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Here's my css class:

.my-css-class-name
{
    display: block;
}

And I have one element at my webpage that uses this class. I want to modify this element's "display" property.
I would happily do this by getting a handle to that element and then modifying what I need, BUT, I don't know the element's name - it's being randomly generated (it's a third-party extension).

So I figured I'm gonna have to get a handle to ".my-css-class-name" and modify that property directly.
How do I get there, cross-browser (major ones) solution?

Edit #1:
I'm looking for compatibility with newer browsers.

share|improve this question
    
Using any javascript framework? Jquery, Mootools etc? –  DeaconDesperado Dec 14 '10 at 14:30
    
is it being randomly generated in a way that a well crafted regex could catch? –  Matt Phillips Dec 14 '10 at 14:30
    
@DeaconDesperado I have no clue about js frameworks although I do know this element is being generated by jQuery. –  Poni Dec 14 '10 at 14:38
    
@Matt its id is a random number which I doubt any regex can catch/predict it. Since I don't know if it's "pure" random number I don't want to take the risk and rather simply change the css rule. –  Poni Dec 14 '10 at 14:39
    
@Poni: Since jQuery seems to be loaded, you should use it. Its browser compatibility is one of its most compelling features. –  user113716 Dec 14 '10 at 14:56

5 Answers 5

up vote 3 down vote accepted

Following your response in the comment, if the element is being generated by Jquery, then the library is most likely installed. Here is something you can try to select it via Jquery and change the require property.

$(document).ready( function(){    
$('.my-class-name').css('display', 'block');
});

Substituting 'block' for whatever setting you require.

If Jquery is included it should do what your require on page load. You can also attach it to other events as well.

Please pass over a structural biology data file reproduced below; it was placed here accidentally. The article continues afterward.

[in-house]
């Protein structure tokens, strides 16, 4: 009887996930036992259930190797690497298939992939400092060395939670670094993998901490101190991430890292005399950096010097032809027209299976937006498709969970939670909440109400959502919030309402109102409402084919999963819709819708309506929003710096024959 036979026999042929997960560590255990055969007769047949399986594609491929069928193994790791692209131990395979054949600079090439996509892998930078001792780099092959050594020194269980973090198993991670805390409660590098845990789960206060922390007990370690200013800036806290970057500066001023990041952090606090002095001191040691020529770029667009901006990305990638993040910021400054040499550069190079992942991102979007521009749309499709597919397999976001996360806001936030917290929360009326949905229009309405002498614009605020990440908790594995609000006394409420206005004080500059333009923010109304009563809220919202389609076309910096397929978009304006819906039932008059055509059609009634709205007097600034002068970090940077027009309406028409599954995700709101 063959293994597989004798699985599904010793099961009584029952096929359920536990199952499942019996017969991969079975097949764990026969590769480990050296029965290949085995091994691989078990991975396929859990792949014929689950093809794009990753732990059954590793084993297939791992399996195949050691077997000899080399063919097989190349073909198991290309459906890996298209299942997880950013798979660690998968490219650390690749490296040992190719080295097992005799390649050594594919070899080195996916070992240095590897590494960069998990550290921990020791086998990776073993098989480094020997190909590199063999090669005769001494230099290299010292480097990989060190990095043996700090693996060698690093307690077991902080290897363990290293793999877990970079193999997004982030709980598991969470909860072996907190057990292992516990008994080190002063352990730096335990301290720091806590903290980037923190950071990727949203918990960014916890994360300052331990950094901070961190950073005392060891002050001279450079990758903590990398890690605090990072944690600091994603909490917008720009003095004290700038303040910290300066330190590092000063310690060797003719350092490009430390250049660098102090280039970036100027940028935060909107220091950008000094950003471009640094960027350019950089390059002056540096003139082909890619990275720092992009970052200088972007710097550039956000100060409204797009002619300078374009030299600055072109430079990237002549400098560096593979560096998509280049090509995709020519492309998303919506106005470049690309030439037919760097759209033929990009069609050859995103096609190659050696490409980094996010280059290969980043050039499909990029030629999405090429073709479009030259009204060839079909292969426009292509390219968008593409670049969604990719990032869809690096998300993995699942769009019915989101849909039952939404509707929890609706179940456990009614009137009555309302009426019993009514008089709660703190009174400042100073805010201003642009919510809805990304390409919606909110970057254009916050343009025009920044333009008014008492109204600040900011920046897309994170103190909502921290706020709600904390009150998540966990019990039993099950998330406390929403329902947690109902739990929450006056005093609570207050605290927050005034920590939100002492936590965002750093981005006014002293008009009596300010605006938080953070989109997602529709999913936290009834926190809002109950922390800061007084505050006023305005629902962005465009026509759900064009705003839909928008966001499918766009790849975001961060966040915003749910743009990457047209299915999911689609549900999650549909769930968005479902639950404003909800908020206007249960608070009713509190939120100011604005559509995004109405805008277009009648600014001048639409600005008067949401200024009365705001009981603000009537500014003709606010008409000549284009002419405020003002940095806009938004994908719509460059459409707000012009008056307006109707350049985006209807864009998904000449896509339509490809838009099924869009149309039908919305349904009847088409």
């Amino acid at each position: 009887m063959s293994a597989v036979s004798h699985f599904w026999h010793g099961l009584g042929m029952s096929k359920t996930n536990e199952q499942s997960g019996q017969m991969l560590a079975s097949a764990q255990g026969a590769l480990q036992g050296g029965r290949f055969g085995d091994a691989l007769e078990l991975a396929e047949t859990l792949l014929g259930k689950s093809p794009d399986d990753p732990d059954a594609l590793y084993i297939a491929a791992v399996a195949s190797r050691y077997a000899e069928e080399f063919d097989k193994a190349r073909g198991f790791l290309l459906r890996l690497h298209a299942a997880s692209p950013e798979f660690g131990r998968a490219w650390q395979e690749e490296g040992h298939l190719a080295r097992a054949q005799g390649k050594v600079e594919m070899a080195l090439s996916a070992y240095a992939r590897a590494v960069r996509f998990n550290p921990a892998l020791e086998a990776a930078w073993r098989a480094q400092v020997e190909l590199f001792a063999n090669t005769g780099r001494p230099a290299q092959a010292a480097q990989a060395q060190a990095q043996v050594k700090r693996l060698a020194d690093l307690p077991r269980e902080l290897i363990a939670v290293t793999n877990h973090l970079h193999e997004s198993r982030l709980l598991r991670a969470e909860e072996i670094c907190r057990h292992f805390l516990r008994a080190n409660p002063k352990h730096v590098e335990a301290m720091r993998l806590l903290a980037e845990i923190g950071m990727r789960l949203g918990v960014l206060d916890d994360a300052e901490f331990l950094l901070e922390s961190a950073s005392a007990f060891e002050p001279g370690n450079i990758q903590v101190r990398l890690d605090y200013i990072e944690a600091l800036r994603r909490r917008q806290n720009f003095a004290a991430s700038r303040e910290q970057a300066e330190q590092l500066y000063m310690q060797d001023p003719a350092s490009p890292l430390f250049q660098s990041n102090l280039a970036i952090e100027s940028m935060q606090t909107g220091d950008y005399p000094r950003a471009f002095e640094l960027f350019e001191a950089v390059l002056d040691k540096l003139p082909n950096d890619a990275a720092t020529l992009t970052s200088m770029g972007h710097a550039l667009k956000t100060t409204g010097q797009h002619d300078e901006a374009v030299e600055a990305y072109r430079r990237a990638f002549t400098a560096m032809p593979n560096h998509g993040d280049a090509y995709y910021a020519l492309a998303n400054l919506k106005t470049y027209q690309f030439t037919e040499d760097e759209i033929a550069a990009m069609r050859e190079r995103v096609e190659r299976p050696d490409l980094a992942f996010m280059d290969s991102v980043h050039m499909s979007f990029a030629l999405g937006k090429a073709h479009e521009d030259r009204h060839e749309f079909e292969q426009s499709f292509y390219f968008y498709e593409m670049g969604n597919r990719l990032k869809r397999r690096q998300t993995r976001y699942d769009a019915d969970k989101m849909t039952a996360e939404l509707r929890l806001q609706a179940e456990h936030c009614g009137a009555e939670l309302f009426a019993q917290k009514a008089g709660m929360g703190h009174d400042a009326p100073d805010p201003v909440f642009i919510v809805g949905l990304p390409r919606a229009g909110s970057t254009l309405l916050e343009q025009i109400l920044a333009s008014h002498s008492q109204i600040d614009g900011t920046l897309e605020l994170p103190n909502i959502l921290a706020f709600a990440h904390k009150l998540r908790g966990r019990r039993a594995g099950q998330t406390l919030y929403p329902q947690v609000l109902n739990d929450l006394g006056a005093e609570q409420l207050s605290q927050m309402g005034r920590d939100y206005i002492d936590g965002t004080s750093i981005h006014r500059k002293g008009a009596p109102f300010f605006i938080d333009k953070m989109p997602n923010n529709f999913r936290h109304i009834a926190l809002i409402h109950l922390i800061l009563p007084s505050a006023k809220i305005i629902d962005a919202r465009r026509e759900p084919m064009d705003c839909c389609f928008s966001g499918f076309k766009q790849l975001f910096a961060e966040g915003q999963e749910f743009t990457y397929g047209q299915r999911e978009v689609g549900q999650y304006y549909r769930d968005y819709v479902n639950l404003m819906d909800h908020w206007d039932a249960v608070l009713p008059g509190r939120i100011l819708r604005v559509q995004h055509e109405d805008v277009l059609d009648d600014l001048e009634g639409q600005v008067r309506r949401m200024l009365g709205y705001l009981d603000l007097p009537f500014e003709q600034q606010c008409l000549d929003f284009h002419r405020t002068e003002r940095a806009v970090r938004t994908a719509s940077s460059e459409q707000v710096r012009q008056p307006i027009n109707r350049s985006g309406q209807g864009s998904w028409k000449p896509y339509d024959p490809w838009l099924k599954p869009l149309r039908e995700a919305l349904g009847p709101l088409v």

$(document).ready(function(){
$('.my-class-name').click(classClicked);
})

function classClicked(){
$(this).css('display','block')
}
share|improve this answer
    
+1 Since jQuery seems to be installed, this would be the way to go, although you can't necessarily assume that $ is associated with jQuery. To be safe, I'd use the full jQuery variable, or wrap the code in (function($){ /* the jQuery code */ })(jQuery); –  user113716 Dec 14 '10 at 14:52
    
+1 +A. Good thinking, solved my issue. Thank you! –  Poni Dec 14 '10 at 15:08
1  
Basically, the dollar sign is the default alias for jQuery. In complex applications that make use of a ton of different jQuery plugins (or just have tons of vanilla javascript for that matter) the $ alias can be used elsewhere outside the scope of the immediate file and be utilized by some other library for another purpose. It is for this reason always good practice to make your own alias for jQuery and then wrap it all up setting the $ to that reference the way Patrick described to avoid collisions. –  DeaconDesperado Dec 14 '10 at 16:10
2  
@Poni: What DeaconDesperado described is correct. I'd explain it like this. The $ is just a plain old global variable, as in window.$. It would be the same as creating any other global variable window.myName = "patrick_dw". The main global variable referencing the jQuery library is window.jQuery. But they use the window.$ variable as a shortcut. So essentially, window.$ = window.jQuery. The problem is that this (unfortunately) is a widely used practice among javascript library developers, so if you happen to use more than one library, one may overwrite the value of window.$. –  user113716 Dec 14 '10 at 17:48
2  
...So say you load jQuery, but then you load the prototypejs library. jQuery will first use window.$ to reference it self, but then prototypejs will overwrite window.$ with its own reference to itself. jQuery offers the capability to reassign itself to something other than window.$ in order to resolve such a conflict. Since it seemed as though you may not have been the one loading jQuery, it could be that jQuery had been reassigned to a different shortcut (or none at all) without your knowledge. Hope that helps. :o) –  user113716 Dec 14 '10 at 17:48

Well, theoretically, it's easy.

document.getElementsByClassName("my-css-class-name")[0].style.display = "something";

In case you need IE compatibility:

/*
    Developed by Robert Nyman, http://www.robertnyman.com
    Code/licensing: http://code.google.com/p/getelementsbyclassname/
*/
var getElementsByClassName = function (className, tag/* "a","div",... */, elm/*parent*/){